It is well known that western literature is based on two pillars--the Greek
culture and the Hebrew culture. In the Hebrew culture, there is a book,
namely, the Bible that accumulates its rich cultural heritage. Most western
authors are influenced by those two literary origins consciously or unconsciously.
They, without doubt, also influenced Harriet Beecher Stowe (1811-1896),
a nineteenth century American female writer. Yet, with her strong religious
background, she tended to be influenced deeper by the latter than by the
former. Born into a family of religion, Harriet's father, Lyman Beecher
was one of America's most celebrated clergymen and the principal spokesman
for Calvinism in the nineteenth century; her mother, was a woman of prayer
who died when Harriet was four years old; her brother, Henry Ward Beecher,
was the best known pulpit orator of his times. In 1836, she was married
to Calvin Stowe, a Biblical scholar. In a word, Harriet Beecher Stowe was
bred, and lived all her life at the atmosphere of Christianity that inevitably
influenced her masterpiece Uncle Tom's Cabin.
It's commonly agreed that Uncle Tom's Cabin is an anti-slavery novel.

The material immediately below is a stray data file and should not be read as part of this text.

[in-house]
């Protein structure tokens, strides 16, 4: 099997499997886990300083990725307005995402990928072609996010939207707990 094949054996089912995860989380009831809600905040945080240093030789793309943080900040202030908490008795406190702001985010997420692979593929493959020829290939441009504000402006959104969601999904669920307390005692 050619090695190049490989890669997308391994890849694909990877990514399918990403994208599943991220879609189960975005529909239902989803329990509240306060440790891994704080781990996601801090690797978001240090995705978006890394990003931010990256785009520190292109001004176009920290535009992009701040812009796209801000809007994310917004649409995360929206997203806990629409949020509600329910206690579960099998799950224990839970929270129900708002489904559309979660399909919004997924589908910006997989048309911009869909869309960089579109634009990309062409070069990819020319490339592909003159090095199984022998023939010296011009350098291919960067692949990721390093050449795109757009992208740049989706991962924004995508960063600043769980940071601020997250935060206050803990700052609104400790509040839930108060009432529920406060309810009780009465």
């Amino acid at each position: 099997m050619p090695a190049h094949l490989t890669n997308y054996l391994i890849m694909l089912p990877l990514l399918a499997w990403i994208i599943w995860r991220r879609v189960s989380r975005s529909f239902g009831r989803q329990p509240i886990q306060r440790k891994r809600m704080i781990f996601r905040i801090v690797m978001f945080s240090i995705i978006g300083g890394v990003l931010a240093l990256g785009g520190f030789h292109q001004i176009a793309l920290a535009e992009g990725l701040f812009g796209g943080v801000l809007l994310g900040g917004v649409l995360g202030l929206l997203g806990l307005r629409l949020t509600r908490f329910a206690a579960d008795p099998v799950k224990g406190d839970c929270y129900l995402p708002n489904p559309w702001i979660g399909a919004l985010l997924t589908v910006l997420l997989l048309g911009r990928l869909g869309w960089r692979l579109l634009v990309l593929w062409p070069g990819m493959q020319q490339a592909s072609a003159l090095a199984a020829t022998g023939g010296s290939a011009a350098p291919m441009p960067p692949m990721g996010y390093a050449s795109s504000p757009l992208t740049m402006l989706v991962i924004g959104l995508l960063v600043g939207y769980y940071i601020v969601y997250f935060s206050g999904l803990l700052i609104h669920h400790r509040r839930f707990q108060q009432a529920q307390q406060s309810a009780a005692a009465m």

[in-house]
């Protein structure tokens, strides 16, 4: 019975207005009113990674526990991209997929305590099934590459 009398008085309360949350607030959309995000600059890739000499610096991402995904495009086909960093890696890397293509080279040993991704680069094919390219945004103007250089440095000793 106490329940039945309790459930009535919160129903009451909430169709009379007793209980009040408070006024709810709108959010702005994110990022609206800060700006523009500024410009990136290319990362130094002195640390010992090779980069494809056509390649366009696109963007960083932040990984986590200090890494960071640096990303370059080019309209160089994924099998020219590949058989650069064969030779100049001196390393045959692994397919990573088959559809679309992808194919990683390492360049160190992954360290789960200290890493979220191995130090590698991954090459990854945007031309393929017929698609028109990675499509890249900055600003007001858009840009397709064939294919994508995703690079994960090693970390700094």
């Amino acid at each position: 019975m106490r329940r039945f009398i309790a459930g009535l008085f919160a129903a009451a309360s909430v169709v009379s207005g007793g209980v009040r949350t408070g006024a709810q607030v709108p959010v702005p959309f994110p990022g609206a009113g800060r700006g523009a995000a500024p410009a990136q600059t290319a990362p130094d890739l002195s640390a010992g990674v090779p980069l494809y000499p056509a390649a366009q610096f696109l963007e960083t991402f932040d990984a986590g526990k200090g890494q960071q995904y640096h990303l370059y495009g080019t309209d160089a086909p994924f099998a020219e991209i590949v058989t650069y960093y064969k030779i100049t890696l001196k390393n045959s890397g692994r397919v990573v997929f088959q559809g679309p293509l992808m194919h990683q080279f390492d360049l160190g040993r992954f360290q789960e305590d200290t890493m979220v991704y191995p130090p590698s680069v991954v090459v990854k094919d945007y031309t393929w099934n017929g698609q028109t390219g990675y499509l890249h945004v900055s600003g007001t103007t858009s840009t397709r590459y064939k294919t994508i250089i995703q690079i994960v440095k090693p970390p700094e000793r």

In fact, it is for the cause of abolitionism that Mrs. Stowe took up her
pen. Yet, anti-slavery spirit is not contradictory or incompatible with
spirit of Christianity. In fact, they co-exist quite harmoniously in Uncle
Tom's Cabin. Feminism is also quite evident in this book. Many articles
have been written to discuss the anti-slavery spirit or feminism in it.
However, this thesis will mainly focus on Christianity in Uncle Tom's Cabin.
I. Northrop Frye's Theory of Archetype
In Greek, 'arch' means 'first', 'typos' means 'form' or 'type'. So, 'archetype'
means first type/form or original type/form. In the theories of Swiss psychologist
Carl Gustav Jung (1875-1961), archetypes are primordial mythic forms that...